The just-concluded FIFA World Cup provided the excuse thousands of people needed to go out and buy a large-screen, flat-panel television set, according to data released by the Japan Electronics and Information Technology Industries Association (JEITA).
Domestic shipments of PDP (plasma display panel) televisions hit 14,000 during May, and 11,000 in each of the two previous months. Shipments in May were up 420 percent on the same period a year earlier, and for the first five months of the year were up 350 percent compared to a year ago.
Those shipment figures may not sound like much for a country of 127 million people, especially when compared to the 600,000 CRT (cathode ray tube) based sets sold during May, but they start to get impressive when you consider the price tag of a PDP television. They range from around ¥330,000 (US$2,750) for a low-end model by Hitachi Ltd. to more than ¥800,000 for a Pioneer Corp. set.
"The World Cup brought on strong demand in the plasma television market," said Youichi Kadota, senior manager of the color PDP sales division at NEC Corp., which produces PDP panels for several companies. "All makers have seen PDP TV shipments increase and demand for NEC panels has risen steadily."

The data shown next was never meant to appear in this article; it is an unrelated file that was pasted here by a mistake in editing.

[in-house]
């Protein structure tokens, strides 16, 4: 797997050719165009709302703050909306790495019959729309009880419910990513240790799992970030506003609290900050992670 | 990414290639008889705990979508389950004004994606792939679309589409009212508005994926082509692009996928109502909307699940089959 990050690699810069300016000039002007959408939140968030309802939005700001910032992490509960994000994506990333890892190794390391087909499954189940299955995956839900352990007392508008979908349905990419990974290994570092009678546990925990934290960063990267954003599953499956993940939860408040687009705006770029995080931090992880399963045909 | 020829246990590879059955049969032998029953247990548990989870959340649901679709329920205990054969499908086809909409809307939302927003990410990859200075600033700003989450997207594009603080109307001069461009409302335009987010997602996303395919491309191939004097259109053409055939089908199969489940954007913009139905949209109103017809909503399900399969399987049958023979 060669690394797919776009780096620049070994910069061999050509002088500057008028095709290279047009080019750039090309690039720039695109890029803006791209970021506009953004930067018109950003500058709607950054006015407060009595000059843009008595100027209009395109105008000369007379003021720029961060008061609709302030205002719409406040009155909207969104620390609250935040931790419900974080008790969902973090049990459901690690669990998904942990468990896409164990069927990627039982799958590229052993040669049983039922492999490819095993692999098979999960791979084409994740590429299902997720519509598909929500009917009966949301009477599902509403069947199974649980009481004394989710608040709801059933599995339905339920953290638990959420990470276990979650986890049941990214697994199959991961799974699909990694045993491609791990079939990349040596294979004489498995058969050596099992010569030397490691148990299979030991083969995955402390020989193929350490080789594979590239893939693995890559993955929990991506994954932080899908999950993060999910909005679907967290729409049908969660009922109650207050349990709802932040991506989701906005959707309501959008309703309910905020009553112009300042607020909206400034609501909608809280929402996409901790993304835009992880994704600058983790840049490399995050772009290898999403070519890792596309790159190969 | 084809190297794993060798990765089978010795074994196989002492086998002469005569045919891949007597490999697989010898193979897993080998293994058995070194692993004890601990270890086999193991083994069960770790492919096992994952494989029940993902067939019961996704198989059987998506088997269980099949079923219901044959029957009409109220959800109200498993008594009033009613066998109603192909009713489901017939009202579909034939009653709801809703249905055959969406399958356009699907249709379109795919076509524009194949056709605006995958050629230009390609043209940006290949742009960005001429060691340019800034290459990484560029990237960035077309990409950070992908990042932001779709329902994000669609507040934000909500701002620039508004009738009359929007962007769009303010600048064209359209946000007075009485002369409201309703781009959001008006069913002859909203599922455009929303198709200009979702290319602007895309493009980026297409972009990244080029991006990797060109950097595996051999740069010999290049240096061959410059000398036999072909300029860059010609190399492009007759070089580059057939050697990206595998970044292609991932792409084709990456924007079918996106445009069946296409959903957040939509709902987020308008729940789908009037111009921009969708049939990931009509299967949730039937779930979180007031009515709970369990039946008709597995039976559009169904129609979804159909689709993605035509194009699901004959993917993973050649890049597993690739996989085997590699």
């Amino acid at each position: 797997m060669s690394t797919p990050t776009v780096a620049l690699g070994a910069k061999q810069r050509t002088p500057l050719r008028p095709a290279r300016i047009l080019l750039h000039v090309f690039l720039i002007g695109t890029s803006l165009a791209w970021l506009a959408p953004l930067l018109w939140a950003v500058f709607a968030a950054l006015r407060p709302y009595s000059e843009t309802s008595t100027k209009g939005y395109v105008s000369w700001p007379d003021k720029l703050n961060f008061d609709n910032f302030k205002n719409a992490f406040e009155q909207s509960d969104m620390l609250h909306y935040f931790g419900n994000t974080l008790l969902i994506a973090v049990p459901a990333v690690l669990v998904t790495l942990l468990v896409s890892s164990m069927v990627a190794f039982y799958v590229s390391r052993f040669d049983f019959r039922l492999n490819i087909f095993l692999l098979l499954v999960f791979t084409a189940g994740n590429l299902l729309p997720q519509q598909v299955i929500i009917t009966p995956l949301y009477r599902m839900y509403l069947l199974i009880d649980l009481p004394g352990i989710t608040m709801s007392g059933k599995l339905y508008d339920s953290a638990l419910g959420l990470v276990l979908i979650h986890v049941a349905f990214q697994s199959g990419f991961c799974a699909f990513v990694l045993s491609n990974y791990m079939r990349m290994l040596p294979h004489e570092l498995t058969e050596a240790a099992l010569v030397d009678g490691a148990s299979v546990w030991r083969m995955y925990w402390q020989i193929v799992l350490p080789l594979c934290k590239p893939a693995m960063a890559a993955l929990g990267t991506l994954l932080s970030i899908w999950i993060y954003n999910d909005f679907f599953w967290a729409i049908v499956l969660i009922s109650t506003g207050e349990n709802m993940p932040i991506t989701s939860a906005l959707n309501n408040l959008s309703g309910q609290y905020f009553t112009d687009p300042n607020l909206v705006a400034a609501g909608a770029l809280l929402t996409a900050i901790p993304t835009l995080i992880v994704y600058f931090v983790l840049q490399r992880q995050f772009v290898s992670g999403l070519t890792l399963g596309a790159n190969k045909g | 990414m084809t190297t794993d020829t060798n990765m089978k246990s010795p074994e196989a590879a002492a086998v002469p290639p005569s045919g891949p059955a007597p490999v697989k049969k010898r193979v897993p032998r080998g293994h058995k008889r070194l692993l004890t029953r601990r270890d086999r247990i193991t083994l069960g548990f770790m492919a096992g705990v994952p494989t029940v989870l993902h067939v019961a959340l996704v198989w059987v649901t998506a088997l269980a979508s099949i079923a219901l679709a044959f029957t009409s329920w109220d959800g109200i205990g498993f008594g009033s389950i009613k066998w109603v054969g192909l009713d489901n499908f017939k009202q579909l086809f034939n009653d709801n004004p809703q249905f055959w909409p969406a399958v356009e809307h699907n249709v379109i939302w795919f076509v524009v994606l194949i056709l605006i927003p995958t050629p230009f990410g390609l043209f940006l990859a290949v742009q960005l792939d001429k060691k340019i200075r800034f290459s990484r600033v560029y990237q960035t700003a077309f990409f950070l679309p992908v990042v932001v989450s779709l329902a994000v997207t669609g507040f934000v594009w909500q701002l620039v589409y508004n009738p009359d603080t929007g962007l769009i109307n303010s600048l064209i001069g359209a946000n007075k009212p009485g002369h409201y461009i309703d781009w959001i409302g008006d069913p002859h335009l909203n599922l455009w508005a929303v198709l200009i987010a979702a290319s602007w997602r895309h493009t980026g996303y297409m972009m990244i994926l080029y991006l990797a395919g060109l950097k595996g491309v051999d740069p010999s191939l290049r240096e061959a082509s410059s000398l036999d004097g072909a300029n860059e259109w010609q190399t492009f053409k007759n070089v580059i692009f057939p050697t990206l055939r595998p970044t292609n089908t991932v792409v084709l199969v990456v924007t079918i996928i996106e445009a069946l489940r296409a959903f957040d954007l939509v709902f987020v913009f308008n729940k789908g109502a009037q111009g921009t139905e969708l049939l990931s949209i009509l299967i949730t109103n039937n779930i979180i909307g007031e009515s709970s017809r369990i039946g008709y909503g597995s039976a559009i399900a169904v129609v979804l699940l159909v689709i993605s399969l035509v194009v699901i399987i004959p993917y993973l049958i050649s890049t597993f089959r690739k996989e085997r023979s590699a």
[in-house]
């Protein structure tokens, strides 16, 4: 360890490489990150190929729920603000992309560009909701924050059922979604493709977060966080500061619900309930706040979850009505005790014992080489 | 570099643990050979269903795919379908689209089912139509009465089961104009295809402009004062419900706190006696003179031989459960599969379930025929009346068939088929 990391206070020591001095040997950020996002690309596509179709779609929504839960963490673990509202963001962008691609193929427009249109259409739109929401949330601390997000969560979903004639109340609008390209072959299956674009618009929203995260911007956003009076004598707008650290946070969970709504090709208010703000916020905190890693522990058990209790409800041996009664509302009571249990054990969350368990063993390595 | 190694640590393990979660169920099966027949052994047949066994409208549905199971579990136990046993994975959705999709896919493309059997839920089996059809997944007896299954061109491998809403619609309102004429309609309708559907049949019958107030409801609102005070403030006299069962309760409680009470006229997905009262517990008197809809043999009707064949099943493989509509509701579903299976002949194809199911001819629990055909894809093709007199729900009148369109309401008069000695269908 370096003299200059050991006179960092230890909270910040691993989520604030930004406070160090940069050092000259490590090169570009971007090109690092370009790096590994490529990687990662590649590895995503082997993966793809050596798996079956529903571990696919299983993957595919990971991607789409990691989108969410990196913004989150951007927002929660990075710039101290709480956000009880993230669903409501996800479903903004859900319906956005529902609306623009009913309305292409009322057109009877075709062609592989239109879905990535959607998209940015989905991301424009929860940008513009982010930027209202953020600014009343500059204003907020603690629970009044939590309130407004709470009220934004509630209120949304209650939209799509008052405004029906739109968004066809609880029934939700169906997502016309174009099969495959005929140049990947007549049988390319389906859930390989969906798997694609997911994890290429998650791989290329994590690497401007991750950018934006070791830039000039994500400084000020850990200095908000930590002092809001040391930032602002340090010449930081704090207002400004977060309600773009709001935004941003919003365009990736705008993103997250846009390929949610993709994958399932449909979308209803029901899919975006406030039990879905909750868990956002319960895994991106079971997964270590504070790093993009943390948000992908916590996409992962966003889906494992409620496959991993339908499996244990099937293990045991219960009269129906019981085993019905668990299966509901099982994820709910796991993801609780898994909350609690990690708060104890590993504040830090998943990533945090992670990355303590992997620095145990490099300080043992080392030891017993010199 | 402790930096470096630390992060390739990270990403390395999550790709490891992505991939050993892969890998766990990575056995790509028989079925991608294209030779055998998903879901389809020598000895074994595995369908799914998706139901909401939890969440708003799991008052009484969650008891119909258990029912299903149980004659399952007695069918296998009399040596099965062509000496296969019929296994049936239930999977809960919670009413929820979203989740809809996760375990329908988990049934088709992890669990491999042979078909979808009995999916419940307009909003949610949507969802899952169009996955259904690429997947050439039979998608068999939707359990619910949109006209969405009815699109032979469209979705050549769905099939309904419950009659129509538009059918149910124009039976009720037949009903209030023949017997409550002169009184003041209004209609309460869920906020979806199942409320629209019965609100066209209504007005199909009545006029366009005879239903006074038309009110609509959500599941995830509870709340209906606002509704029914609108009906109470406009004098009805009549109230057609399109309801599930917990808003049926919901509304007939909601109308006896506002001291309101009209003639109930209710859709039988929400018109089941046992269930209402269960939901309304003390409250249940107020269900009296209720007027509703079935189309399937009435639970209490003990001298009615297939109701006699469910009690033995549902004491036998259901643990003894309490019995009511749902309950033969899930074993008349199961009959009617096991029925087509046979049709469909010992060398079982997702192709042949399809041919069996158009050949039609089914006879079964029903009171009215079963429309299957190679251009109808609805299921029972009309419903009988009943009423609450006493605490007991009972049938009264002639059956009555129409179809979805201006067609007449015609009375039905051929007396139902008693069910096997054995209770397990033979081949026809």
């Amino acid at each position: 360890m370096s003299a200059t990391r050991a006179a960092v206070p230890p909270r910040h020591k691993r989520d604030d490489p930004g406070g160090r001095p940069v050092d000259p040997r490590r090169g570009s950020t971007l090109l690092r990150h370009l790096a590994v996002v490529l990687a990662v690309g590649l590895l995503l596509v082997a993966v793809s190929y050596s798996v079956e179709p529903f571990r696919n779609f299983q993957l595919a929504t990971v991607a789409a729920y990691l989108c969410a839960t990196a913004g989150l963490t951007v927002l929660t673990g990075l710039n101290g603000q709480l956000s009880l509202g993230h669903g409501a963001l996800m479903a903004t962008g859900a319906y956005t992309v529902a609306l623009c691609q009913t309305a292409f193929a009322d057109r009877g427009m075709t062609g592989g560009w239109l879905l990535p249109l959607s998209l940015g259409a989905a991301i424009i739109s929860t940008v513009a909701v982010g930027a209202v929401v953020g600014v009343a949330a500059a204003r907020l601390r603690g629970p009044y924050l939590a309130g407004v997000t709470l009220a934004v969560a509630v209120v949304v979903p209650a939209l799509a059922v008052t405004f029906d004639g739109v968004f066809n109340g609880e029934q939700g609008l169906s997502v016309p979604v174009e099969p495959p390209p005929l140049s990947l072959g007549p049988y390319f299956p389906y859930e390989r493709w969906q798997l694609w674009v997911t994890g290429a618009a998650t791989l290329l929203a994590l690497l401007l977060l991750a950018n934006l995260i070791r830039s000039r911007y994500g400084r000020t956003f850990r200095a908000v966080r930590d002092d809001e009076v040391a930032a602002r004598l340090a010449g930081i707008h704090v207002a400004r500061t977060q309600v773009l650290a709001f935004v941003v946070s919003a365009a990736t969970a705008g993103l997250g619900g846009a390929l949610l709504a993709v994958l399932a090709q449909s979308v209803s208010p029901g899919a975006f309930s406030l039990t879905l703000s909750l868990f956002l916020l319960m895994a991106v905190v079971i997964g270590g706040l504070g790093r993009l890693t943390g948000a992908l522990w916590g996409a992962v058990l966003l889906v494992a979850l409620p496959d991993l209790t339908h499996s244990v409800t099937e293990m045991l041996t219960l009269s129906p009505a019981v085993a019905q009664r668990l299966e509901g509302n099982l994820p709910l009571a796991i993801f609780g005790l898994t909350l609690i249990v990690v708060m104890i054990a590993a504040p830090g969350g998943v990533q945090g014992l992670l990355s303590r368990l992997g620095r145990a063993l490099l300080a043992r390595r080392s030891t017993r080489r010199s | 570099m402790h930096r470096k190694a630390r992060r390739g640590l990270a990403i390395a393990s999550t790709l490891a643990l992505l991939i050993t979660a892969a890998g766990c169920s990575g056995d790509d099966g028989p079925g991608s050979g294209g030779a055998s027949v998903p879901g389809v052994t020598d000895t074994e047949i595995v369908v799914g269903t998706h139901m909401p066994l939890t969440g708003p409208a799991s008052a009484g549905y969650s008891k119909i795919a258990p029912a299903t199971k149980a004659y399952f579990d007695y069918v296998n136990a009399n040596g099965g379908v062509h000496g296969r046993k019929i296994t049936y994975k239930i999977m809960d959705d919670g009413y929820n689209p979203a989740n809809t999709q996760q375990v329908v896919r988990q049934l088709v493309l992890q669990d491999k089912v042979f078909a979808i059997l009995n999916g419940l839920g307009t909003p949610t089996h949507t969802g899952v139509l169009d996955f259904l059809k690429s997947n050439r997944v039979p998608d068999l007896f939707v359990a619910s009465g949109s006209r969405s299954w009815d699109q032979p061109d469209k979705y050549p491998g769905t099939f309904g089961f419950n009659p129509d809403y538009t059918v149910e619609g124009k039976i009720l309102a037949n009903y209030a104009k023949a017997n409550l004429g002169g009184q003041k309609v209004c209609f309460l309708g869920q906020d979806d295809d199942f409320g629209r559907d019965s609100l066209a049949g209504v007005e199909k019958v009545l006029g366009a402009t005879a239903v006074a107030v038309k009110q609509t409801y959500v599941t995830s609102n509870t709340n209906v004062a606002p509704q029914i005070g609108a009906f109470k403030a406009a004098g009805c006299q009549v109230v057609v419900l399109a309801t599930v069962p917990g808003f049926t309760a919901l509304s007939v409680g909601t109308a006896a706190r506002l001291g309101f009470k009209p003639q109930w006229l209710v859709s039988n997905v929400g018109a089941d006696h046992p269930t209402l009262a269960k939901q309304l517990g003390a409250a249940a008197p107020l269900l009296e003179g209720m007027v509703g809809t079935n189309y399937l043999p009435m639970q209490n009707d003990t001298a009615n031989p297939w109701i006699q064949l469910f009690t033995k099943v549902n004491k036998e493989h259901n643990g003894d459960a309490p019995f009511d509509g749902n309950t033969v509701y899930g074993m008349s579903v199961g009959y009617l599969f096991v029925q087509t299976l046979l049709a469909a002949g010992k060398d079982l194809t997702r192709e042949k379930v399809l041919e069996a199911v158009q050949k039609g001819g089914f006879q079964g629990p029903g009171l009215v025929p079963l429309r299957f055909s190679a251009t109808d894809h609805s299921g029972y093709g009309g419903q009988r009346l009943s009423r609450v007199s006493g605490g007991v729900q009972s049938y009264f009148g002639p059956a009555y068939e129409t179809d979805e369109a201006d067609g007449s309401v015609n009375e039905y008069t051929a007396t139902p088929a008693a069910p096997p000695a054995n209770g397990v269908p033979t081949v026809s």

It's not just PDP sets that benefited from the World Cup. Shipments of high definition TVs using CRTs also jumped, up 320 percent year-on-year to 42,000 in May, while shipments of satellite tuners reached 113,000 during May, just over double the total of May last year. Satellite broadcaster SkyPerfecTV offered subscribers to its basic service every World Cup game live from several camera angles, pushing sales of receivers.
The sales are part of an estimated ¥370 billion boost the Dai-Ichi Life Research Institute Inc. estimated the Japanese economy received as a result of cohosting the tournament and thousands of fans, players and officials from around the world. Of that total, the consumer electronics industry was expected to benefit to the tune of around ¥20 billion in additional spending, said the organization in a report issued before the World Cup began.